On Thursday, July 24, I saw two movies. One hinted at the supernatural. The other was a surprisingly faithful adaptation of a classic sf story. On the surface, these films didn’t seem to have a lot in common. But to me they raised similar questions about free will, about how people change, and about whether one can really choose that change.
The first was Faults, which screened at 7:15 at the De Sève Theatre. Directed and written by Riley Stearns, it starred Leland Orser as a man who specialised in deprogramming brainwashed cult members; he was trying to undo the damage a mysterious group called Faults had done to a young woman (played by Mary Elizabeth Winstead, who also produced the film). The second movie I saw right afterward at the Hall Theater at 9:45. It was titled Predestination and adapted Robert Heinlein’s “All You Zombies …” — the title, apparently, was changed to avoid confusion in the marketplace: the filmmakers didn’t want people thinking it had to do with the walking dead. It starred Ethan Hawke and Sarah Snook in her first star role in a feature film. Much of the movie was taken directly from the story, the main changes being additions which helped the story work on screen — and which also ultimately challenged the original story, adding a new ending beyond Heinlein’s text.
I’ll start with Faults, which is in many ways an excellent film that does an awful lot right. It’s a period piece set (so far as I could tell) somewhere around 1980. I mention this because this decision affects both atmosphere and plot: there are no cell phones, no Internet. I’ve noticed a number of films at Fantasia set in the 70s or 80s and you can see the logic. The plot becomes simpler to manage. And you can evoke a time with props and costumes that are probably relatively cheap and easy to find. In this case I think it also taps into a fear of cults and brainwashing that was in the air in the post-Jonestown years.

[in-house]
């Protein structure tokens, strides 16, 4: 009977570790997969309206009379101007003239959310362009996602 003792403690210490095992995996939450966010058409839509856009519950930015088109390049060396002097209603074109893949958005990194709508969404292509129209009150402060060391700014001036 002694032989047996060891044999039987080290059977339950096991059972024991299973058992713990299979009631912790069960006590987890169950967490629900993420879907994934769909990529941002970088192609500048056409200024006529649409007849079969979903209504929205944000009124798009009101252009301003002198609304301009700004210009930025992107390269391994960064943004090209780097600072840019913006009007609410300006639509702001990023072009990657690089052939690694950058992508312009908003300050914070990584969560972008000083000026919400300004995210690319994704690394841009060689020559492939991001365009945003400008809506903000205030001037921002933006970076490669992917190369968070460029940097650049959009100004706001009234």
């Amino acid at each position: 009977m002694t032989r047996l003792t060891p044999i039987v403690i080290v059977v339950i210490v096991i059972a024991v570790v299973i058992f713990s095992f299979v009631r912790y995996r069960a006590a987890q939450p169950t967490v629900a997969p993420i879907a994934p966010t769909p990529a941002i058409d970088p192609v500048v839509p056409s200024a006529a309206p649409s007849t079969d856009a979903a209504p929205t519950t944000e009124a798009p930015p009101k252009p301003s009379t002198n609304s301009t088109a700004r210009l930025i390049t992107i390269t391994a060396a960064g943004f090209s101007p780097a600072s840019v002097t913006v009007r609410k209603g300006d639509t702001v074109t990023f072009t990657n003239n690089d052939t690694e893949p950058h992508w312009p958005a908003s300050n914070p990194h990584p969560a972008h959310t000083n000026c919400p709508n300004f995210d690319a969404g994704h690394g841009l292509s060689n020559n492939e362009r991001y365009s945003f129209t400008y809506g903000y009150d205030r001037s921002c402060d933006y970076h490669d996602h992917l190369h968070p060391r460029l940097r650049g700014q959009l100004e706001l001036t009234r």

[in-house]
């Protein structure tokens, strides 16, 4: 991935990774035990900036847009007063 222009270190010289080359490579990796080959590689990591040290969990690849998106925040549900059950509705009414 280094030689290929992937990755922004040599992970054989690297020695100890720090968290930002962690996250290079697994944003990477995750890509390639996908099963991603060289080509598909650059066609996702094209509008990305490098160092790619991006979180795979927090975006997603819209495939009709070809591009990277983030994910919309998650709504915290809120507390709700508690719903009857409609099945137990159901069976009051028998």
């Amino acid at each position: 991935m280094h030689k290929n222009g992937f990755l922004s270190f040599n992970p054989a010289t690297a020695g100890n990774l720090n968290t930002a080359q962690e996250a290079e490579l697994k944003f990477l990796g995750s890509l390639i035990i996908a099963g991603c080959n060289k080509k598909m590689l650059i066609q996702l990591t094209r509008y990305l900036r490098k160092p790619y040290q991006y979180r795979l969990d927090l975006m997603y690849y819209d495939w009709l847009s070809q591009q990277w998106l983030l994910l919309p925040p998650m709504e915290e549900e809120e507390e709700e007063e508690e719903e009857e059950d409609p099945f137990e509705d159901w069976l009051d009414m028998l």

The film begins as a bleak, straight-faced comedy, with cult deprogrammer Ansel Roth trying to get out of paying for a meal in the hotel where he’s been hired to give a lecture. We soon see Roth’s not engaged with his subject; one of his deprogramming jobs went wrong a little while ago, and the girl he was trying to help committed suicide. We learn this when he’s physically assaulted by one of her family members while the audience for his lecture looks on. But after the lecture he’s approached by an older man and woman who want to hire him to deprogram their daughter, Claire. Roth resists at first, but he’s in debt to his agent, who’s hired a thug to collect. So Roth agrees, arranges to kidnap Claire, and imprisons her in a motel room close by her parents. Much of the rest of the movie takes place in that motel suite, as things become increasingly serious. Pressure increases: Roth has to make payments on his debt, which means dealing with Claire’s increasingly controlling father (Chris Ellis). And Claire herself seems to demonstrate peculiar abilities, even as uncanny reminders of Roth’s earlier failure haunt him.